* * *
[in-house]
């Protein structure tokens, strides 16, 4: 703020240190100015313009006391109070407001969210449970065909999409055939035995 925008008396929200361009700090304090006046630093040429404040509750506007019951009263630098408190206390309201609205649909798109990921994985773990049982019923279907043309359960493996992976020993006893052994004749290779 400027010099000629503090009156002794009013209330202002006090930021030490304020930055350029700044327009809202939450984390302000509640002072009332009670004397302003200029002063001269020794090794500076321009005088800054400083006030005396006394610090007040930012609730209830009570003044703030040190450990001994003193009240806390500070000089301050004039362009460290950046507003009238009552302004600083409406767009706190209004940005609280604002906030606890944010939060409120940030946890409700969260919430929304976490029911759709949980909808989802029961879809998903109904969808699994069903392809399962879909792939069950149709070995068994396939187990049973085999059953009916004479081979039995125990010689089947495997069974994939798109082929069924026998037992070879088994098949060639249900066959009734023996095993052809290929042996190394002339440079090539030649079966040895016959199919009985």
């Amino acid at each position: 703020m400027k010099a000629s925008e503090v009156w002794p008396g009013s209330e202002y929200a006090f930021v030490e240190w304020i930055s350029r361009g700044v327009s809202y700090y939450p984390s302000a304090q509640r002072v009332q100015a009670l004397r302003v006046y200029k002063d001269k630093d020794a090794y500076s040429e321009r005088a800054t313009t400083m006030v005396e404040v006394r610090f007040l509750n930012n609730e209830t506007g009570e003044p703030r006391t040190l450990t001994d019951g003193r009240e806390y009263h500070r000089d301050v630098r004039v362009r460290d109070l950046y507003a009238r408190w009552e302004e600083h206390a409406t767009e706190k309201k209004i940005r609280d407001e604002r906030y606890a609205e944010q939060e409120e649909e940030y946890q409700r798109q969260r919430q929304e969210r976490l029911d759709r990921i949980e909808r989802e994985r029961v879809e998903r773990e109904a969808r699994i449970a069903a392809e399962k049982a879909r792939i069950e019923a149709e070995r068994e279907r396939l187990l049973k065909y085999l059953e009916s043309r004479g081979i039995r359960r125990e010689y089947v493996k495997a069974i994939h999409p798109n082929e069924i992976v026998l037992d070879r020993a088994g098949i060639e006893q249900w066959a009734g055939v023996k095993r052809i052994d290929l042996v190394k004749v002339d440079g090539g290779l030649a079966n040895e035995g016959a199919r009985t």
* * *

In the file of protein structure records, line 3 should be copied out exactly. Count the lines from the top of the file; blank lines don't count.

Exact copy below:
């Amino acid at each position: 703020m400027k010099a000629s925008e503090v009156w002794p008396g009013s209330e202002y929200a006090f930021v030490e240190w304020i930055s350029r361009g700044v327009s809202y700090y939450p984390s302000a304090q509640r002072v009332q100015a009670l004397r302003v006046y200029k002063d001269k630093d020794a090794y500076s040429e321009r005088a800054t313009t400083m006030v005396e404040v006394r610090f007040l509750n930012n609730e209830t506007g009570e003044p703030r006391t040190l450990t001994d019951g003193r009240e806390y009263h500070r000089d301050v630098r004039v362009r460290d109070l950046y507003a009238r408190w009552e302004e600083h206390a409406t767009e706190k309201k209004i940005r609280d407001e604002r906030y606890a609205e944010q939060e409120e649909e940030y946890q409700r798109q969260r919430q929304e969210r976490l029911d759709r990921i949980e909808r989802e994985r029961v879809e998903r773990e109904a969808r699994i449970a069903a392809e399962k049982a879909r792939i069950e019923a149709e070995r068994e279907r396939l187990l049973k065909y085999l059953e009916s043309r004479g081979i039995r359960r125990e010689y089947v493996k495997a069974i994939h999409p798109n082929e069924i992976v026998l037992d070879r020993a088994g098949i060639e006893q249900w066959a009734g055939v023996k095993r052809i052994d290929l042996v190394k004749v002339d440079g090539g290779l030649a079966n040895e035995g016959a199919r009985t």